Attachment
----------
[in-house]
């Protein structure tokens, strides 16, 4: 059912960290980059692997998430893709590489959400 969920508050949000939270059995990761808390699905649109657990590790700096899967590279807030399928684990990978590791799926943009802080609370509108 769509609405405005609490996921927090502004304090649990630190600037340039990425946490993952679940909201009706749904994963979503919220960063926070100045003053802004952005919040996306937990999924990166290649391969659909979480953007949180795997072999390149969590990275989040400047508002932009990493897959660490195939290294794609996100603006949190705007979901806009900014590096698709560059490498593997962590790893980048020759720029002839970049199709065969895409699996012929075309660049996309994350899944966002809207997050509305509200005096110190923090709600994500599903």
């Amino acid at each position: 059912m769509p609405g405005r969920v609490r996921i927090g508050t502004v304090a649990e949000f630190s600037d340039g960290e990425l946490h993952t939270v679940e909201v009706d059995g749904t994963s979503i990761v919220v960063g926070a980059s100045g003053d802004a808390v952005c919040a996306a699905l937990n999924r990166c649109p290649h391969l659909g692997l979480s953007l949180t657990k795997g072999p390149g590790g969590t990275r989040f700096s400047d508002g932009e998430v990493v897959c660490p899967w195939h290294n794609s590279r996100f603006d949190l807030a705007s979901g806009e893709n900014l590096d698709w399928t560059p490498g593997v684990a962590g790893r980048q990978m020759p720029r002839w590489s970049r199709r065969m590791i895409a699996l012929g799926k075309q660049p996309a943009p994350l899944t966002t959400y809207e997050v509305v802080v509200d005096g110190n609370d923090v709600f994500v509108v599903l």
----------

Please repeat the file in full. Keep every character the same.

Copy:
[in-house]
């Protein structure tokens, strides 16, 4: 059912960290980059692997998430893709590489959400 969920508050949000939270059995990761808390699905649109657990590790700096899967590279807030399928684990990978590791799926943009802080609370509108 769509609405405005609490996921927090502004304090649990630190600037340039990425946490993952679940909201009706749904994963979503919220960063926070100045003053802004952005919040996306937990999924990166290649391969659909979480953007949180795997072999390149969590990275989040400047508002932009990493897959660490195939290294794609996100603006949190705007979901806009900014590096698709560059490498593997962590790893980048020759720029002839970049199709065969895409699996012929075309660049996309994350899944966002809207997050509305509200005096110190923090709600994500599903």
């Amino acid at each position: 059912m769509p609405g405005r969920v609490r996921i927090g508050t502004v304090a649990e949000f630190s600037d340039g960290e990425l946490h993952t939270v679940e909201v009706d059995g749904t994963s979503i990761v919220v960063g926070a980059s100045g003053d802004a808390v952005c919040a996306a699905l937990n999924r990166c649109p290649h391969l659909g692997l979480s953007l949180t657990k795997g072999p390149g590790g969590t990275r989040f700096s400047d508002g932009e998430v990493v897959c660490p899967w195939h290294n794609s590279r996100f603006d949190l807030a705007s979901g806009e893709n900014l590096d698709w399928t560059p490498g593997v684990a962590g790893r980048q990978m020759p720029r002839w590489s970049r199709r065969m590791i895409a699996l012929g799926k075309q660049p996309a943009p994350l899944t966002t959400y809207e997050v509305v802080v509200d005096g110190n609370d923090v709600f994500v509108v599903l």